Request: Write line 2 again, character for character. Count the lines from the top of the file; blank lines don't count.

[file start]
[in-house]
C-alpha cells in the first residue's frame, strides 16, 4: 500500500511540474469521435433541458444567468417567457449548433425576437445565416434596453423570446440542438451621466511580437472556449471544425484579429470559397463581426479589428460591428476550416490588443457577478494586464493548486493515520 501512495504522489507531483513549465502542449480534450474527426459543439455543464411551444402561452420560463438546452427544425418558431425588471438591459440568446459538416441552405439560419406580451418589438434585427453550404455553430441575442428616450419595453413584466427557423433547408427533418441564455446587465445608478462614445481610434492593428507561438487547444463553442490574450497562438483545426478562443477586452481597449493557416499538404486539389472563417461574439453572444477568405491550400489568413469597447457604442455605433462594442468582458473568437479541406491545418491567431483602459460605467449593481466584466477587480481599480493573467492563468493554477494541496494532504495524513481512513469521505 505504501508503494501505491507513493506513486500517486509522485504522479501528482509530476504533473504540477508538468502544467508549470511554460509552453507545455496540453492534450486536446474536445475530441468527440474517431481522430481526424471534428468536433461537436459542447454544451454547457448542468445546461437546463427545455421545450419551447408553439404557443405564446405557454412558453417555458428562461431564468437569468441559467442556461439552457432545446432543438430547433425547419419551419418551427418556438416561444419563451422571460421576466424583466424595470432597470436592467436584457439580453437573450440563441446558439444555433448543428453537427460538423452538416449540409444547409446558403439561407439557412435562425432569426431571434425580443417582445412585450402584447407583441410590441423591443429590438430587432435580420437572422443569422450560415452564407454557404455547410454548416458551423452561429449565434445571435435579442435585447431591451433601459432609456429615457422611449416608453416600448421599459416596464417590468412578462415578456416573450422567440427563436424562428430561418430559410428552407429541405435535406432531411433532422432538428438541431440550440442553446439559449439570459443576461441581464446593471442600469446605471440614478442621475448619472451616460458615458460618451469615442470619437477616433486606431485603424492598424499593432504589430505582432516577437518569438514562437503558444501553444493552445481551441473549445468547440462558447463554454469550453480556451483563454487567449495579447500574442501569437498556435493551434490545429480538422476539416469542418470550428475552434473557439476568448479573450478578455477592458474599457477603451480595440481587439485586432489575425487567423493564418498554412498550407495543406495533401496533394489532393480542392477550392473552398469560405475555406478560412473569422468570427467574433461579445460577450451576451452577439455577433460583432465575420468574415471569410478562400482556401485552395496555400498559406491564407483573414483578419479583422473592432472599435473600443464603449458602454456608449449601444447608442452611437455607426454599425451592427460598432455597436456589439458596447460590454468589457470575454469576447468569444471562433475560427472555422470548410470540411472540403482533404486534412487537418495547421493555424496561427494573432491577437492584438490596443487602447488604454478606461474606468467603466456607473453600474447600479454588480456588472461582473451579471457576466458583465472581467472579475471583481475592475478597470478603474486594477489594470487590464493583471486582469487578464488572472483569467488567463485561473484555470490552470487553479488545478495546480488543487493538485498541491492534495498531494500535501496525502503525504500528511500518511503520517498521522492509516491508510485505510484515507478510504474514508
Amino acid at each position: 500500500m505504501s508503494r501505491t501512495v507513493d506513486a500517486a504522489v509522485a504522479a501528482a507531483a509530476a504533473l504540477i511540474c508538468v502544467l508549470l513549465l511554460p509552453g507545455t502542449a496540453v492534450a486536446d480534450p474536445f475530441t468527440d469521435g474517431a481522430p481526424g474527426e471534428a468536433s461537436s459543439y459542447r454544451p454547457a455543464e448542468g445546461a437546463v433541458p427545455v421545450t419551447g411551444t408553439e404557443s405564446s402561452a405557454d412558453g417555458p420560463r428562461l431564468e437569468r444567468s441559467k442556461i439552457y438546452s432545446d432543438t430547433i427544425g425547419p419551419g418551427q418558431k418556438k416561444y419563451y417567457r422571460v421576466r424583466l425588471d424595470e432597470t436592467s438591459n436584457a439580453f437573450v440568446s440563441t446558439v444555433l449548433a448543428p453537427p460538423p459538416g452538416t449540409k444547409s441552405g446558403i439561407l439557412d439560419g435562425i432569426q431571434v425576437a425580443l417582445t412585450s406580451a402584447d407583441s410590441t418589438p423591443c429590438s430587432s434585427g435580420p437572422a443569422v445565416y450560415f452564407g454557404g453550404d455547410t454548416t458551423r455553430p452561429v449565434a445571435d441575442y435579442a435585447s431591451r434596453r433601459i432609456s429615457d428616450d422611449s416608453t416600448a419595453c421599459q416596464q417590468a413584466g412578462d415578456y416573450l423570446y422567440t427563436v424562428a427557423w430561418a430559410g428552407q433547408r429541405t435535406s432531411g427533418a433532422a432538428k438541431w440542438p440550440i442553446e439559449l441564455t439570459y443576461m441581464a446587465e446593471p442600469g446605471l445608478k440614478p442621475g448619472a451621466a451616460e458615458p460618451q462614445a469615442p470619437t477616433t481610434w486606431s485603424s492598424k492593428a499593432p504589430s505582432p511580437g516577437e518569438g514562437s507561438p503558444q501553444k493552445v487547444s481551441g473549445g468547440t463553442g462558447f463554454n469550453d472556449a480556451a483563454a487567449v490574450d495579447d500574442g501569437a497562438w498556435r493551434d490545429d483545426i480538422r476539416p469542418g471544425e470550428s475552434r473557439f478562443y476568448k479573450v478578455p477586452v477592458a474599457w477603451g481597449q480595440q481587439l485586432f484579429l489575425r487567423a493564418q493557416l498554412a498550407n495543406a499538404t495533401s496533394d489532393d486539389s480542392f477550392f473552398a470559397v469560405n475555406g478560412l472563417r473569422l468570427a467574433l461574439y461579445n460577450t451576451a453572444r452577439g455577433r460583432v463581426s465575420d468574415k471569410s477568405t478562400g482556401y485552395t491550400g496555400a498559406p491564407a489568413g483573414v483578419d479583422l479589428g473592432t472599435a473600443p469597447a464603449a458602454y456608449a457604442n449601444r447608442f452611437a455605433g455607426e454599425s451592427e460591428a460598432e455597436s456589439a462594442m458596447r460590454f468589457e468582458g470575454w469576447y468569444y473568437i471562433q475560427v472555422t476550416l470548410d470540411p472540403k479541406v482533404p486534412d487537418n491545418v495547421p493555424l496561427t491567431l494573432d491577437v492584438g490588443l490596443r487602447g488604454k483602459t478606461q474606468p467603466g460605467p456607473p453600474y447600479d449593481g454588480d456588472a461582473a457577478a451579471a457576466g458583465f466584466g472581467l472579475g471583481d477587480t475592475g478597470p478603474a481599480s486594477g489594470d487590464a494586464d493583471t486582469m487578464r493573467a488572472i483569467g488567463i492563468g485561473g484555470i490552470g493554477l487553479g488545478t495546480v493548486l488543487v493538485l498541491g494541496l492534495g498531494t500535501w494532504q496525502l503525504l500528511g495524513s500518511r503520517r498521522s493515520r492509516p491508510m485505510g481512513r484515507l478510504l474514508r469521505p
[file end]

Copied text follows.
C-alpha cells in the first residue's frame, strides 16, 4: 500500500511540474469521435433541458444567468417567457449548433425576437445565416434596453423570446440542438451621466511580437472556449471544425484579429470559397463581426479589428460591428476550416490588443457577478494586464493548486493515520 501512495504522489507531483513549465502542449480534450474527426459543439455543464411551444402561452420560463438546452427544425418558431425588471438591459440568446459538416441552405439560419406580451418589438434585427453550404455553430441575442428616450419595453413584466427557423433547408427533418441564455446587465445608478462614445481610434492593428507561438487547444463553442490574450497562438483545426478562443477586452481597449493557416499538404486539389472563417461574439453572444477568405491550400489568413469597447457604442455605433462594442468582458473568437479541406491545418491567431483602459460605467449593481466584466477587480481599480493573467492563468493554477494541496494532504495524513481512513469521505 505504501508503494501505491507513493506513486500517486509522485504522479501528482509530476504533473504540477508538468502544467508549470511554460509552453507545455496540453492534450486536446474536445475530441468527440474517431481522430481526424471534428468536433461537436459542447454544451454547457448542468445546461437546463427545455421545450419551447408553439404557443405564446405557454412558453417555458428562461431564468437569468441559467442556461439552457432545446432543438430547433425547419419551419418551427418556438416561444419563451422571460421576466424583466424595470432597470436592467436584457439580453437573450440563441446558439444555433448543428453537427460538423452538416449540409444547409446558403439561407439557412435562425432569426431571434425580443417582445412585450402584447407583441410590441423591443429590438430587432435580420437572422443569422450560415452564407454557404455547410454548416458551423452561429449565434445571435435579442435585447431591451433601459432609456429615457422611449416608453416600448421599459416596464417590468412578462415578456416573450422567440427563436424562428430561418430559410428552407429541405435535406432531411433532422432538428438541431440550440442553446439559449439570459443576461441581464446593471442600469446605471440614478442621475448619472451616460458615458460618451469615442470619437477616433486606431485603424492598424499593432504589430505582432516577437518569438514562437503558444501553444493552445481551441473549445468547440462558447463554454469550453480556451483563454487567449495579447500574442501569437498556435493551434490545429480538422476539416469542418470550428475552434473557439476568448479573450478578455477592458474599457477603451480595440481587439485586432489575425487567423493564418498554412498550407495543406495533401496533394489532393480542392477550392473552398469560405475555406478560412473569422468570427467574433461579445460577450451576451452577439455577433460583432465575420468574415471569410478562400482556401485552395496555400498559406491564407483573414483578419479583422473592432472599435473600443464603449458602454456608449449601444447608442452611437455607426454599425451592427460598432455597436456589439458596447460590454468589457470575454469576447468569444471562433475560427472555422470548410470540411472540403482533404486534412487537418495547421493555424496561427494573432491577437492584438490596443487602447488604454478606461474606468467603466456607473453600474447600479454588480456588472461582473451579471457576466458583465472581467472579475471583481475592475478597470478603474486594477489594470487590464493583471486582469487578464488572472483569467488567463485561473484555470490552470487553479488545478495546480488543487493538485498541491492534495498531494500535501496525502503525504500528511500518511503520517498521522492509516491508510485505510484515507478510504474514508